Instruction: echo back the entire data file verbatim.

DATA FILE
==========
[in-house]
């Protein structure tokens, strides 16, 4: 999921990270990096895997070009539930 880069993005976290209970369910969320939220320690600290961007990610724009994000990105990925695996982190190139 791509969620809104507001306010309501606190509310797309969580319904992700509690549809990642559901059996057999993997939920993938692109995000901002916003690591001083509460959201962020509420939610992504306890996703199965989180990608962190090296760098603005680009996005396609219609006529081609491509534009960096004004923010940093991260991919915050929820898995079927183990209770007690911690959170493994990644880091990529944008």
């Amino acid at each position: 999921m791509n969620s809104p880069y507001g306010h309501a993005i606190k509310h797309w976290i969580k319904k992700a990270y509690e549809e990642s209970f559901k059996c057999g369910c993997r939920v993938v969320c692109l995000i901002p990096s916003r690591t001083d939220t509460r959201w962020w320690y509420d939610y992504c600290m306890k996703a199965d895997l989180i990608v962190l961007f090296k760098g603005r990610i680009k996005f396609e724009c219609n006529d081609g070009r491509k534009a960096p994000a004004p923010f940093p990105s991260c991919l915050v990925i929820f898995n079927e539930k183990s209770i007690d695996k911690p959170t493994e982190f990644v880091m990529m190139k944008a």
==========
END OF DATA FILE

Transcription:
[in-house]
């Protein structure tokens, strides 16, 4: 999921990270990096895997070009539930 880069993005976290209970369910969320939220320690600290961007990610724009994000990105990925695996982190190139 791509969620809104507001306010309501606190509310797309969580319904992700509690549809990642559901059996057999993997939920993938692109995000901002916003690591001083509460959201962020509420939610992504306890996703199965989180990608962190090296760098603005680009996005396609219609006529081609491509534009960096004004923010940093991260991919915050929820898995079927183990209770007690911690959170493994990644880091990529944008």
């Amino acid at each position: 999921m791509n969620s809104p880069y507001g306010h309501a993005i606190k509310h797309w976290i969580k319904k992700a990270y509690e549809e990642s209970f559901k059996c057999g369910c993997r939920v993938v969320c692109l995000i901002p990096s916003r690591t001083d939220t509460r959201w962020w320690y509420d939610y992504c600290m306890k996703a199965d895997l989180i990608v962190l961007f090296k760098g603005r990610i680009k996005f396609e724009c219609n006529d081609g070009r491509k534009a960096p994000a004004p923010f940093p990105s991260c991919l915050v990925i929820f898995n079927e539930k183990s209770i007690d695996k911690p959170t493994e982190f990644v880091m990529m190139k944008a």